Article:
INTO THE STREAMS
Thirty-two thousand brook
try were niacen in the brooks oi Cai
ledoni-i Countv Tuesday afternoon
cnuiiri vafuwiv uvmut iu i hujii
j throu h ;fforts of the c,.Je(ionia
j Counl FofMt d gt c,ub am,
iAlbalt H. )insmol.Cf of lhp y. S
Fih Hatchery in St. Johnsbury. It
was the largest single day "planting
ot fish that has been known here.
M m-nl. ...... nl' Ti.nni... 1 onl 9 ni' tUn
t lUt'llirei r Ml A WCJJ" U.I.I ari . 11..
! T 0rt,,.. ..i.f in thn ...mb
I distributing the fish and were of valu
i able assistance. Eight cans of fish.
1 with 4,000 fry to a can, wef taker.
' out in automobiles and distributed to
the most popular fishing brooks of
I this ixction.
i A car furnished bv Charles il.
j Goss of the Goss gar;ge took four
cans of fish to the brooks in Wheel
! ock and Lyndon. S. A. Moore oflne
! firm of Moore & Johnson took two
! cans to the streams east of St Johns-
bury and Mr. Dinsmorc and Herbert
A. Smith of the Caledonian-Record
j took wo tans to the brooks in North
Danville which are tributaries of
, Sleener River. Two to four B"v
i Scouts nv.de the trip with e di ma
i chine and were given instruction on
just how .o "plant" the fish.
! Some of these fish will ro;ieh -ix
i inches by next fall and by the 'pring
! of 1W.2 if only !0 per cent of the fih
survive there will be 1(5,000 brook j
trout added to the streams of this
section for the fishermen to an IcYor
with Look and worm.
Stores, Banks and Places of
Business Will Be Gener
Tho first holiday of the new year
comes on Monday following Memorial
day and business generally will be
suspended for the day. "The banks
will rot be open on Monday evenir.g,
as usual, but will open Saturday eve
ning of this week instead. The pest
ofhee will be open untn 0 a. in. al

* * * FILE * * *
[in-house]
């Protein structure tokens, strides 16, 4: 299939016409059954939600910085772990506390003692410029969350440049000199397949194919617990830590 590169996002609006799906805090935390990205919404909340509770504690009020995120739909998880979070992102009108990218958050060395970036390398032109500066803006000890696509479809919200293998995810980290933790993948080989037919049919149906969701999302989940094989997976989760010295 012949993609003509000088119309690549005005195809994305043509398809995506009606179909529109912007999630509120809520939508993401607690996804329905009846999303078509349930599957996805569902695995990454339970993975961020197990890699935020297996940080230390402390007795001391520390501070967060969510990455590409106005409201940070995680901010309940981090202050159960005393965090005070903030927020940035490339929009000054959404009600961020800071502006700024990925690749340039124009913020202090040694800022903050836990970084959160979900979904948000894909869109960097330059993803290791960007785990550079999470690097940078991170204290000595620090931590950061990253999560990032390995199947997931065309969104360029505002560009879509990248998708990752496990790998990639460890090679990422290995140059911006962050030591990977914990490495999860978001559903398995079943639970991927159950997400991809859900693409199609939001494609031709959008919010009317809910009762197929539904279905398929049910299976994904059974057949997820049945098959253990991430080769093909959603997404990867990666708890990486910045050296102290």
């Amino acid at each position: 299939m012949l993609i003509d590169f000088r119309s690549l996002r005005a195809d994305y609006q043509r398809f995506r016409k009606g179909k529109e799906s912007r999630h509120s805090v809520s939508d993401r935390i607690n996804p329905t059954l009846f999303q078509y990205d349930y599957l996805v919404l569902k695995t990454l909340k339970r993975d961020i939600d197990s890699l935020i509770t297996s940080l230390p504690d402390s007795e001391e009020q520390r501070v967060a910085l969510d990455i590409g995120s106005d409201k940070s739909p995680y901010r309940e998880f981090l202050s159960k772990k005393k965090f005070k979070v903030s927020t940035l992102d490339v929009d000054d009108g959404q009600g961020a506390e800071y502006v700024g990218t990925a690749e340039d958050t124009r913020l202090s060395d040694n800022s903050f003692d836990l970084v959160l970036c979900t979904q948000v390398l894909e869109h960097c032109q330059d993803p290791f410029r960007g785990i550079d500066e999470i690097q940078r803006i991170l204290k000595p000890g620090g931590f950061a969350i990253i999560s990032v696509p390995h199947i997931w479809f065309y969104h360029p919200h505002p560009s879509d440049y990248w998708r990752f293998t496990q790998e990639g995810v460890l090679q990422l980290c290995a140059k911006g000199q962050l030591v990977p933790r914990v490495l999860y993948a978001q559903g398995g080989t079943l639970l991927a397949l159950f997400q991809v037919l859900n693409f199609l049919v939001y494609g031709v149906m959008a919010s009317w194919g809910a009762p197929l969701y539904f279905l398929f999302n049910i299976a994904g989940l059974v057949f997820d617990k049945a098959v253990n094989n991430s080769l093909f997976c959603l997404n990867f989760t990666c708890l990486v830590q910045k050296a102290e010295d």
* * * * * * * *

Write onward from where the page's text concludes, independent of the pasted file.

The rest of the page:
ter which only the lobby will b' open.
The carriers will make one general
delivery In the morning and there will
be 10 rural delivery thut day 'I lie
post cilice will close at C o'clock Men
The stjros will generally close ard
the Caledonian-Record will onit its
u.aial aftvvnoon publication.
Chambe 1 in Post have arranged for
n proper observance of the day and
the only sports thus far advertUM
will be tho opening of the bn.;c, b:dl
season ac the Campus by the Fair
banks At'iletic Associa'-ion when it is
expected they will cros i bats with the
Heavy Freight Trains
On the Lake Road
Since midnight two long trains of
empty coal cars have traversed the
St. Johnsbury and Lake Champlain
railroad and another train will be
smarted as soon as the train of emp
ties comes in from the north. Each
of these trains were drawn by three
engines and they will be joined ' at
Waldcn and run through to Odgens
burg via Swanton to the coal mines
a i one train. The first train left St,
Johnsbury at 1.50 Wednesday morn
ing and the second train left at 7.15.
One train had 46 cars and the other
45 and the second train attracted
much attention as it slowly wended
its way over the road.
This is one of the many attempts
of the traffic department of the Bos
ton & Maine railroad to relieve the
freight congestion which js growing
worse rather than better every day.
The increased business, the lifting
of embargoes, the shortage of cars
u:id engines, and last but not least
the shortage of train crews, all com
bine to make the most desperate sit
uation the traffic men of the country
have ever faced. ,
Extra freight trains are running
through St. Johnsbury in every direc
tion to relieve the congestion and it
will be at least a jnonth before con
ditions get back to normal. As an
indication of tho increased business
throughout the countiy it is interest
in? to note that in the second week
in May the number of cars delivered
to the-private sidings to St. Johns
bury industries and concerns in
creased 400 per cent over the same
period in 1919.
NOT TO FORGET
MEN WHO FOUGHT
Capt. Cooper Reminds Audi
ence Debt Due to Men
In Great War
A strong appeal to (he pub. e not
to forget the boys who fought in
I the World. War was made before a
j large audience at the Please L thea
ter Tusday night by Ctpt. Edwin H.
Cooper, oficial photographer of the
26th division. He gae his lecture